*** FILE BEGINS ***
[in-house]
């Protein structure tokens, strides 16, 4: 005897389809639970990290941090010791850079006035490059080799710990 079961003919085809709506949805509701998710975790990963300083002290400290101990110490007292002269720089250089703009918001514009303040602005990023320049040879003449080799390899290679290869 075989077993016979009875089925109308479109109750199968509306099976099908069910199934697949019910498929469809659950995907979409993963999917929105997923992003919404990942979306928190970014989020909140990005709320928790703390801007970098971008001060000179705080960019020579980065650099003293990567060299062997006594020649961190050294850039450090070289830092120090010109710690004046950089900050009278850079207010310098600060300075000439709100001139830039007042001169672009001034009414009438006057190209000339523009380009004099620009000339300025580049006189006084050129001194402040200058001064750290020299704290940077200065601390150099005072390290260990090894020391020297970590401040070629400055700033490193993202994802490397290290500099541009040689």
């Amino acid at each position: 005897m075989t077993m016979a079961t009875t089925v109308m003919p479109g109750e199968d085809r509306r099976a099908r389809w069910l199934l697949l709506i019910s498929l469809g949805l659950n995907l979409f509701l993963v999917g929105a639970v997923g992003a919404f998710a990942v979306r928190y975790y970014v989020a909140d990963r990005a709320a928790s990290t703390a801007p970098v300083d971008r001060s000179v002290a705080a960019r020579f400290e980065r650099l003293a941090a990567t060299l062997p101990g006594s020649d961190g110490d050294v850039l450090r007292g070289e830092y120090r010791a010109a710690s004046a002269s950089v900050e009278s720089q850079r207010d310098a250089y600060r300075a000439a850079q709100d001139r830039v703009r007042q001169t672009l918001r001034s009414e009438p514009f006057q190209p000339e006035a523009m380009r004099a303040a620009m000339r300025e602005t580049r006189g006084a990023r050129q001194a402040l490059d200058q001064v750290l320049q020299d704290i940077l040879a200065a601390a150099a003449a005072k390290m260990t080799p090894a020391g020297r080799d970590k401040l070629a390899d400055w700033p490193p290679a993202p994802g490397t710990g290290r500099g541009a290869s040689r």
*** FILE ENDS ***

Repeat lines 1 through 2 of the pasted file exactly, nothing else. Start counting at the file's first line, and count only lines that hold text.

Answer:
[in-house]
């Protein structure tokens, strides 16, 4: 005897389809639970990290941090010791850079006035490059080799710990 079961003919085809709506949805509701998710975790990963300083002290400290101990110490007292002269720089250089703009918001514009303040602005990023320049040879003449080799390899290679290869 075989077993016979009875089925109308479109109750199968509306099976099908069910199934697949019910498929469809659950995907979409993963999917929105997923992003919404990942979306928190970014989020909140990005709320928790703390801007970098971008001060000179705080960019020579980065650099003293990567060299062997006594020649961190050294850039450090070289830092120090010109710690004046950089900050009278850079207010310098600060300075000439709100001139830039007042001169672009001034009414009438006057190209000339523009380009004099620009000339300025580049006189006084050129001194402040200058001064750290020299704290940077200065601390150099005072390290260990090894020391020297970590401040070629400055700033490193993202994802490397290290500099541009040689």